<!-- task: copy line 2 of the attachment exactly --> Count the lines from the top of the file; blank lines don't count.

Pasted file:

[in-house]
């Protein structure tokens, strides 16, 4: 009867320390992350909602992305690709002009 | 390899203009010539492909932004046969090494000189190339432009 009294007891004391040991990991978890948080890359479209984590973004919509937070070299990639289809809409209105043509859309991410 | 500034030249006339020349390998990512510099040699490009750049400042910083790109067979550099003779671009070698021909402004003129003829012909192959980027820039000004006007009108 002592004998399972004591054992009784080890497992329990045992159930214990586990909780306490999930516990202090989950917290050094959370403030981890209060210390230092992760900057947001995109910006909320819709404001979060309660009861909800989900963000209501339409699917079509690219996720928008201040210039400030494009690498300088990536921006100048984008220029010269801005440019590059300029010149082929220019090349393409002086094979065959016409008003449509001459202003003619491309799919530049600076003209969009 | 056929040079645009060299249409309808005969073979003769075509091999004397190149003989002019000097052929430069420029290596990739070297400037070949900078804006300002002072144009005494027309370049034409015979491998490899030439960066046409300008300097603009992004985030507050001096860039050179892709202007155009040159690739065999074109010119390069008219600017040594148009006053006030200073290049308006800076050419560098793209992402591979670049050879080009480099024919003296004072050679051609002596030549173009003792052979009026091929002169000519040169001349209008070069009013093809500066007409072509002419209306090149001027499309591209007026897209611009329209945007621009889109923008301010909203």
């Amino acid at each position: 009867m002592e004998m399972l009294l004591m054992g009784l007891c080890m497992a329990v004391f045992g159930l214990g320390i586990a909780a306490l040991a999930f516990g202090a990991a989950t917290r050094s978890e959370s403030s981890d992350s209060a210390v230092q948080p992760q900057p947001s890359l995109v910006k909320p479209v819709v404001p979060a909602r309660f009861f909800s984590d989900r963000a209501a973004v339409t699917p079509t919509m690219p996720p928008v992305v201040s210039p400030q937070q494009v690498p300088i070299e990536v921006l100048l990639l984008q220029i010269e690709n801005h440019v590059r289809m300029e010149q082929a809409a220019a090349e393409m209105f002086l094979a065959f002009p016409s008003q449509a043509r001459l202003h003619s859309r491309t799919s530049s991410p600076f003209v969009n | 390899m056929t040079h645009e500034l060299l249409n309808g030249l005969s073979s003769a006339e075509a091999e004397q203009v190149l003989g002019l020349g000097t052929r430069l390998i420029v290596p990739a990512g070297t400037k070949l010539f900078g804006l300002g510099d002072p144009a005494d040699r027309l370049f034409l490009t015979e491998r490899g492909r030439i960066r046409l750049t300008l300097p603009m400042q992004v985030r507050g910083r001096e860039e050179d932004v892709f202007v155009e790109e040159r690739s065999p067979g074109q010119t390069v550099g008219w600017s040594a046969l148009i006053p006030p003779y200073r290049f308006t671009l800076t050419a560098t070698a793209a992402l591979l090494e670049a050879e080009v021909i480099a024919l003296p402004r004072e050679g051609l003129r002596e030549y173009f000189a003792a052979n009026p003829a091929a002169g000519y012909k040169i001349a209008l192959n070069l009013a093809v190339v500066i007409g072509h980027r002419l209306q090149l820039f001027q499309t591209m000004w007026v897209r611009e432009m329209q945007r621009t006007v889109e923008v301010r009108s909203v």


């Protein structure tokens, strides 16, 4: 009867320390992350909602992305690709002009 | 390899203009010539492909932004046969090494000189190339432009 009294007891004391040991990991978890948080890359479209984590973004919509937070070299990639289809809409209105043509859309991410 | 500034030249006339020349390998990512510099040699490009750049400042910083790109067979550099003779671009070698021909402004003129003829012909192959980027820039000004006007009108 002592004998399972004591054992009784080890497992329990045992159930214990586990909780306490999930516990202090989950917290050094959370403030981890209060210390230092992760900057947001995109910006909320819709404001979060309660009861909800989900963000209501339409699917079509690219996720928008201040210039400030494009690498300088990536921006100048984008220029010269801005440019590059300029010149082929220019090349393409002086094979065959016409008003449509001459202003003619491309799919530049600076003209969009 | 056929040079645009060299249409309808005969073979003769075509091999004397190149003989002019000097052929430069420029290596990739070297400037070949900078804006300002002072144009005494027309370049034409015979491998490899030439960066046409300008300097603009992004985030507050001096860039050179892709202007155009040159690739065999074109010119390069008219600017040594148009006053006030200073290049308006800076050419560098793209992402591979670049050879080009480099024919003296004072050679051609002596030549173009003792052979009026091929002169000519040169001349209008070069009013093809500066007409072509002419209306090149001027499309591209007026897209611009329209945007621009889109923008301010909203």